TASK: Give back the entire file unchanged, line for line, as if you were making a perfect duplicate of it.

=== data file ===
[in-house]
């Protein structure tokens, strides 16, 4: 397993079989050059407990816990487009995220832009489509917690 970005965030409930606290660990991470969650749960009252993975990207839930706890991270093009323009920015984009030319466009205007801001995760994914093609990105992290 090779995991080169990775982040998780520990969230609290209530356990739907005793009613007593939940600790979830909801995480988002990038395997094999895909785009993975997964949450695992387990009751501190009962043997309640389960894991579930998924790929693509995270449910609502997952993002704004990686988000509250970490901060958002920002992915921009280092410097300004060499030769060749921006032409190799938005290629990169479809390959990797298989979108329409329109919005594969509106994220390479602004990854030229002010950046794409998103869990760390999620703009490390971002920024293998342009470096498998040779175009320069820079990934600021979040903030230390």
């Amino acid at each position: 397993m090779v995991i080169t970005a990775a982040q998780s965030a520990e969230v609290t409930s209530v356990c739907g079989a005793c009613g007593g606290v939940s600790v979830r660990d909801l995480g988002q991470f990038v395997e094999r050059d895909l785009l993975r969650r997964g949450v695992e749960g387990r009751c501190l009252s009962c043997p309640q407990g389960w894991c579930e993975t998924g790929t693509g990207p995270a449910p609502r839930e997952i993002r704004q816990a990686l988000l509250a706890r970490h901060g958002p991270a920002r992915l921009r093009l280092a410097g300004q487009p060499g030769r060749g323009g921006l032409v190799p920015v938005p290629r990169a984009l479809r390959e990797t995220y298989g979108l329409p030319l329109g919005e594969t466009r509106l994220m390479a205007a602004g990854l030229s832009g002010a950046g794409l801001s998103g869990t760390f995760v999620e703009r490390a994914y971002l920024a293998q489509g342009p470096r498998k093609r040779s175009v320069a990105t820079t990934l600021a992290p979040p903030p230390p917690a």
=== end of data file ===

[in-house]
């Protein structure tokens, strides 16, 4: 397993079989050059407990816990487009995220832009489509917690 970005965030409930606290660990991470969650749960009252993975990207839930706890991270093009323009920015984009030319466009205007801001995760994914093609990105992290 090779995991080169990775982040998780520990969230609290209530356990739907005793009613007593939940600790979830909801995480988002990038395997094999895909785009993975997964949450695992387990009751501190009962043997309640389960894991579930998924790929693509995270449910609502997952993002704004990686988000509250970490901060958002920002992915921009280092410097300004060499030769060749921006032409190799938005290629990169479809390959990797298989979108329409329109919005594969509106994220390479602004990854030229002010950046794409998103869990760390999620703009490390971002920024293998342009470096498998040779175009320069820079990934600021979040903030230390």
């Amino acid at each position: 397993m090779v995991i080169t970005a990775a982040q998780s965030a520990e969230v609290t409930s209530v356990c739907g079989a005793c009613g007593g606290v939940s600790v979830r660990d909801l995480g988002q991470f990038v395997e094999r050059d895909l785009l993975r969650r997964g949450v695992e749960g387990r009751c501190l009252s009962c043997p309640q407990g389960w894991c579930e993975t998924g790929t693509g990207p995270a449910p609502r839930e997952i993002r704004q816990a990686l988000l509250a706890r970490h901060g958002p991270a920002r992915l921009r093009l280092a410097g300004q487009p060499g030769r060749g323009g921006l032409v190799p920015v938005p290629r990169a984009l479809r390959e990797t995220y298989g979108l329409p030319l329109g919005e594969t466009r509106l994220m390479a205007a602004g990854l030229s832009g002010a950046g794409l801001s998103g869990t760390f995760v999620e703009r490390a994914y971002l920024a293998q489509g342009p470096r498998k093609r040779s175009v320069a990105t820079t990934l600021a992290p979040p903030p230390p917690a």